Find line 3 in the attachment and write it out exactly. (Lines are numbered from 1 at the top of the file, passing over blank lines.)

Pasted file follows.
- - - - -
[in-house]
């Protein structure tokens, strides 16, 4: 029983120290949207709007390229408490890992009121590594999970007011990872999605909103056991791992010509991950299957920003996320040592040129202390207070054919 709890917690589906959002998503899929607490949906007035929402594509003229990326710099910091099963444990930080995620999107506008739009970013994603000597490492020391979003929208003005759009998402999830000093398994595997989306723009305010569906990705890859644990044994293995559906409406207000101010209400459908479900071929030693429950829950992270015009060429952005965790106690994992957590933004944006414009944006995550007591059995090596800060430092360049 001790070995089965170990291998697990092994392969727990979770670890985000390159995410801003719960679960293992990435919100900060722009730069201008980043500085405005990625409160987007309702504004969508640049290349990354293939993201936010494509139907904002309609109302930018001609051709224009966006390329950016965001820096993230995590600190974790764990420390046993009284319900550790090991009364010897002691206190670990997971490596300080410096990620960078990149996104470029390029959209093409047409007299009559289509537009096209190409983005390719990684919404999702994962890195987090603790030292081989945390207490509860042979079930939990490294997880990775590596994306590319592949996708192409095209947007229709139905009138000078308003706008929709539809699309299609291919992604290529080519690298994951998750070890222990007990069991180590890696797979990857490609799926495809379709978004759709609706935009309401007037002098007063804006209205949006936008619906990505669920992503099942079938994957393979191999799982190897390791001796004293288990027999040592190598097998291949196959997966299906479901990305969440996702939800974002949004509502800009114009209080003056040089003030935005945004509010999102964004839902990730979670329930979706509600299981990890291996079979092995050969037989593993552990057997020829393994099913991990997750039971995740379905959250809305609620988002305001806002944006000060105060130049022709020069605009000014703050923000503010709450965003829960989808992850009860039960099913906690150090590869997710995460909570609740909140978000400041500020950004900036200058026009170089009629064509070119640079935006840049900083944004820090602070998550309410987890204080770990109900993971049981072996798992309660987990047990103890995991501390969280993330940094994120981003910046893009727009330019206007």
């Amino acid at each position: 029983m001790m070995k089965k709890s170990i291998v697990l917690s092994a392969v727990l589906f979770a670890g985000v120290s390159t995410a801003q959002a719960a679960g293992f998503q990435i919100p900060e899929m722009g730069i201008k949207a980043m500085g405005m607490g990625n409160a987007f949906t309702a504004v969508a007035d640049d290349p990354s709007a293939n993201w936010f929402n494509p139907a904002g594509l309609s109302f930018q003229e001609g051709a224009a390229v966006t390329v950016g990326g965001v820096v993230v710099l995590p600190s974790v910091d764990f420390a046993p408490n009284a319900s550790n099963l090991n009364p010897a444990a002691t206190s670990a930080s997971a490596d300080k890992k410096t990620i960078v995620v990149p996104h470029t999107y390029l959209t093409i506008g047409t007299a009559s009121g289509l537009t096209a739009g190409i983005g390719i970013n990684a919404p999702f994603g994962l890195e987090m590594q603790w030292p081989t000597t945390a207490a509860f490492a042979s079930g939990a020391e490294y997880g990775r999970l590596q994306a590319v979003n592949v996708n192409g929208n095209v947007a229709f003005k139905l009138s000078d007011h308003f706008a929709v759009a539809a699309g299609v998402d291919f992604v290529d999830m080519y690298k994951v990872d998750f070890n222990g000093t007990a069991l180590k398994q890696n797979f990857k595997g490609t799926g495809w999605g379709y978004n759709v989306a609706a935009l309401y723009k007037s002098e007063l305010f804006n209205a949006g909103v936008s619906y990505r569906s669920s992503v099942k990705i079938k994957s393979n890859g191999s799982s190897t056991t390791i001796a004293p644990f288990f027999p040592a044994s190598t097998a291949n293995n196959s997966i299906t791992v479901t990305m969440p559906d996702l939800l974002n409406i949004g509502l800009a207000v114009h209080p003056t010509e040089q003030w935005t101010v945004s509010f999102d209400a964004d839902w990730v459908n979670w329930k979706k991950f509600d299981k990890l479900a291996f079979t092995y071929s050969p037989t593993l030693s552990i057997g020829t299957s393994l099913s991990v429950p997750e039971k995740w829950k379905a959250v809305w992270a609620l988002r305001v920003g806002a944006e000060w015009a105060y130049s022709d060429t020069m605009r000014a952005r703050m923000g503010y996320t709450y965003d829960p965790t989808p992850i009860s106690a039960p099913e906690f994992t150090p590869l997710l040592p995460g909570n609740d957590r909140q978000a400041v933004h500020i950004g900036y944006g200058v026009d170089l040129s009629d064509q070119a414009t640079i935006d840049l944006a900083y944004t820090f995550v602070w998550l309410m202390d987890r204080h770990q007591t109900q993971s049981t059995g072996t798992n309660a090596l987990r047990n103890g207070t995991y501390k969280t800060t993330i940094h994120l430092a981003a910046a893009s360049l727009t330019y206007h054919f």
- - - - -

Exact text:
């Amino acid at each position: 029983m001790m070995k089965k709890s170990i291998v697990l917690s092994a392969v727990l589906f979770a670890g985000v120290s390159t995410a801003q959002a719960a679960g293992f998503q990435i919100p900060e899929m722009g730069i201008k949207a980043m500085g405005m607490g990625n409160a987007f949906t309702a504004v969508a007035d640049d290349p990354s709007a293939n993201w936010f929402n494509p139907a904002g594509l309609s109302f930018q003229e001609g051709a224009a390229v966006t390329v950016g990326g965001v820096v993230v710099l995590p600190s974790v910091d764990f420390a046993p408490n009284a319900s550790n099963l090991n009364p010897a444990a002691t206190s670990a930080s997971a490596d300080k890992k410096t990620i960078v995620v990149p996104h470029t999107y390029l959209t093409i506008g047409t007299a009559s009121g289509l537009t096209a739009g190409i983005g390719i970013n990684a919404p999702f994603g994962l890195e987090m590594q603790w030292p081989t000597t945390a207490a509860f490492a042979s079930g939990a020391e490294y997880g990775r999970l590596q994306a590319v979003n592949v996708n192409g929208n095209v947007a229709f003005k139905l009138s000078d007011h308003f706008a929709v759009a539809a699309g299609v998402d291919f992604v290529d999830m080519y690298k994951v990872d998750f070890n222990g000093t007990a069991l180590k398994q890696n797979f990857k595997g490609t799926g495809w999605g379709y978004n759709v989306a609706a935009l309401y723009k007037s002098e007063l305010f804006n209205a949006g909103v936008s619906y990505r569906s669920s992503v099942k990705i079938k994957s393979n890859g191999s799982s190897t056991t390791i001796a004293p644990f288990f027999p040592a044994s190598t097998a291949n293995n196959s997966i299906t791992v479901t990305m969440p559906d996702l939800l974002n409406i949004g509502l800009a207000v114009h209080p003056t010509e040089q003030w935005t101010v945004s509010f999102d209400a964004d839902w990730v459908n979670w329930k979706k991950f509600d299981k990890l479900a291996f079979t092995y071929s050969p037989t593993l030693s552990i057997g020829t299957s393994l099913s991990v429950p997750e039971k995740w829950k379905a959250v809305w992270a609620l988002r305001v920003g806002a944006e000060w015009a105060y130049s022709d060429t020069m605009r000014a952005r703050m923000g503010y996320t709450y965003d829960p965790t989808p992850i009860s106690a039960p099913e906690f994992t150090p590869l997710l040592p995460g909570n609740d957590r909140q978000a400041v933004h500020i950004g900036y944006g200058v026009d170089l040129s009629d064509q070119a414009t640079i935006d840049l944006a900083y944004t820090f995550v602070w998550l309410m202390d987890r204080h770990q007591t109900q993971s049981t059995g072996t798992n309660a090596l987990r047990n103890g207070t995991y501390k969280t800060t993330i940094h994120l430092a981003a910046a893009s360049l727009t330019y206007h054919f």